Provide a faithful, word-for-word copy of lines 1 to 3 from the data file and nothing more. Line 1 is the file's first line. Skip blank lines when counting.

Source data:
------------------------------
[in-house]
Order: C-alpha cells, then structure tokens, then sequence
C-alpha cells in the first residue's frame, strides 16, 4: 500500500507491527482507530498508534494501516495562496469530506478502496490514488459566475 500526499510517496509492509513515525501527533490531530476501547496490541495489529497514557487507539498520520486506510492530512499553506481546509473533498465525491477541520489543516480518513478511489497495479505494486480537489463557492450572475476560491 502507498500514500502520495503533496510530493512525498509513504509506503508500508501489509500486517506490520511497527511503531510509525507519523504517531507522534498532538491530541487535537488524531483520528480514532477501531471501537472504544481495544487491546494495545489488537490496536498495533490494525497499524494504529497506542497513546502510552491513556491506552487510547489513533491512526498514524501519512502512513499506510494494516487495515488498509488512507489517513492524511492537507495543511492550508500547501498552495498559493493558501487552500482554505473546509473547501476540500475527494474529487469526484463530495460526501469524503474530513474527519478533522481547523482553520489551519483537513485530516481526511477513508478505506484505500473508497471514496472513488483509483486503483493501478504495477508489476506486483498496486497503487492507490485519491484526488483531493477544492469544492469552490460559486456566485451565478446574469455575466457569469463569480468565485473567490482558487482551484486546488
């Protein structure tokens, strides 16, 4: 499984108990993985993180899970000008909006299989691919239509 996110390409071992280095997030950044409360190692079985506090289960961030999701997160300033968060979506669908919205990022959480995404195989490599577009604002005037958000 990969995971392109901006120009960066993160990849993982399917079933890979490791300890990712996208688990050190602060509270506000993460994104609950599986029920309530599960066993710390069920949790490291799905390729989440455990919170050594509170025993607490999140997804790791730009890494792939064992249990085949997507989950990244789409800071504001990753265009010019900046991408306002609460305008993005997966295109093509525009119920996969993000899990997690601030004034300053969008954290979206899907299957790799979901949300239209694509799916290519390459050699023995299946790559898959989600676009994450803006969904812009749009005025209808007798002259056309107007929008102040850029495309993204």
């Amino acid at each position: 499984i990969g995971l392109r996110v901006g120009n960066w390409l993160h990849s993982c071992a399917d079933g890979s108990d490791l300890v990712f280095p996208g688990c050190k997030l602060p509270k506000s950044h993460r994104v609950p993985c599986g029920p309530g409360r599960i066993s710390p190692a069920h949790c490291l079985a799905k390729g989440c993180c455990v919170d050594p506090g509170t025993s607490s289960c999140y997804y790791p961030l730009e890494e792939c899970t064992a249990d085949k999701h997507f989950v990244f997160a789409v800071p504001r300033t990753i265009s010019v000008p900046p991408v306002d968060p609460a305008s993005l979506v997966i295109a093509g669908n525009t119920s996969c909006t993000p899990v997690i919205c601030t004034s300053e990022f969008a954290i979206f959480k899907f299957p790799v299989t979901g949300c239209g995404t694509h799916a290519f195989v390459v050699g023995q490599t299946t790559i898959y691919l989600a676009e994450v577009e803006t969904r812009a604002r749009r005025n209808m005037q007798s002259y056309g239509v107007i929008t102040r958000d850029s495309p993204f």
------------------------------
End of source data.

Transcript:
[in-house]
Order: C-alpha cells, then structure tokens, then sequence
C-alpha cells in the first residue's frame, strides 16, 4: 500500500507491527482507530498508534494501516495562496469530506478502496490514488459566475 500526499510517496509492509513515525501527533490531530476501547496490541495489529497514557487507539498520520486506510492530512499553506481546509473533498465525491477541520489543516480518513478511489497495479505494486480537489463557492450572475476560491 502507498500514500502520495503533496510530493512525498509513504509506503508500508501489509500486517506490520511497527511503531510509525507519523504517531507522534498532538491530541487535537488524531483520528480514532477501531471501537472504544481495544487491546494495545489488537490496536498495533490494525497499524494504529497506542497513546502510552491513556491506552487510547489513533491512526498514524501519512502512513499506510494494516487495515488498509488512507489517513492524511492537507495543511492550508500547501498552495498559493493558501487552500482554505473546509473547501476540500475527494474529487469526484463530495460526501469524503474530513474527519478533522481547523482553520489551519483537513485530516481526511477513508478505506484505500473508497471514496472513488483509483486503483493501478504495477508489476506486483498496486497503487492507490485519491484526488483531493477544492469544492469552490460559486456566485451565478446574469455575466457569469463569480468565485473567490482558487482551484486546488